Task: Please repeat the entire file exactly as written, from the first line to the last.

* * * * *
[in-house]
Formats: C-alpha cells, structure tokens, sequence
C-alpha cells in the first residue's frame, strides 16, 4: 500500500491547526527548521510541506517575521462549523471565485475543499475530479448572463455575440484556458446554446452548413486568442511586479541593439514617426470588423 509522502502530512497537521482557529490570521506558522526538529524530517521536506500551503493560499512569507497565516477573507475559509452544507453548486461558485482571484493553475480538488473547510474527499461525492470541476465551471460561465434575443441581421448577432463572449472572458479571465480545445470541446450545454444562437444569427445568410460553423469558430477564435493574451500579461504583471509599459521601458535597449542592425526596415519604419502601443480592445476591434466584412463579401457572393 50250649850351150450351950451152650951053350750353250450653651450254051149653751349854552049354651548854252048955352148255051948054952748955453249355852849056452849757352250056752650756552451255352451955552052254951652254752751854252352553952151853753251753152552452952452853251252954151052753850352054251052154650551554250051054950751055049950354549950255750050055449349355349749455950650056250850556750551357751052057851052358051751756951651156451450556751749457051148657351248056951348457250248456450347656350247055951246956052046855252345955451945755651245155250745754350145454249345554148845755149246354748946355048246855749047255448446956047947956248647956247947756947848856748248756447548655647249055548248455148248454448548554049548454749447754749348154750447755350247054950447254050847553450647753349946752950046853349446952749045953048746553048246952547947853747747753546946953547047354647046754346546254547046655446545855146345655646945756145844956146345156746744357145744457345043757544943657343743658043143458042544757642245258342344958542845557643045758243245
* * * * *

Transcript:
[in-house]
Formats: C-alpha cells, structure tokens, sequence
C-alpha cells in the first residue's frame, strides 16, 4: 500500500491547526527548521510541506517575521462549523471565485475543499475530479448572463455575440484556458446554446452548413486568442511586479541593439514617426470588423 509522502502530512497537521482557529490570521506558522526538529524530517521536506500551503493560499512569507497565516477573507475559509452544507453548486461558485482571484493553475480538488473547510474527499461525492470541476465551471460561465434575443441581421448577432463572449472572458479571465480545445470541446450545454444562437444569427445568410460553423469558430477564435493574451500579461504583471509599459521601458535597449542592425526596415519604419502601443480592445476591434466584412463579401457572393 50250649850351150450351950451152650951053350750353250450653651450254051149653751349854552049354651548854252048955352148255051948054952748955453249355852849056452849757352250056752650756552451255352451955552052254951652254752751854252352553952151853753251753152552452952452853251252954151052753850352054251052154650551554250051054950751055049950354549950255750050055449349355349749455950650056250850556750551357751052057851052358051751756951651156451450556751749457051148657351248056951348457250248456450347656350247055951246956052046855252345955451945755651245155250745754350145454249345554148845755149246354748946355048246855749047255448446956047947956248647956247947756947848856748248756447548655647249055548248455148248454448548554049548454749447754749348154750447755350247054950447254050847553450647753349946752950046853349446952749045953048746553048246952547947853747747753546946953547047354647046754346546254547046655446545855146345655646945756145844956146345156746744357145744457345043757544943657343743658043143458042544757642245258342344958542845557643045758243245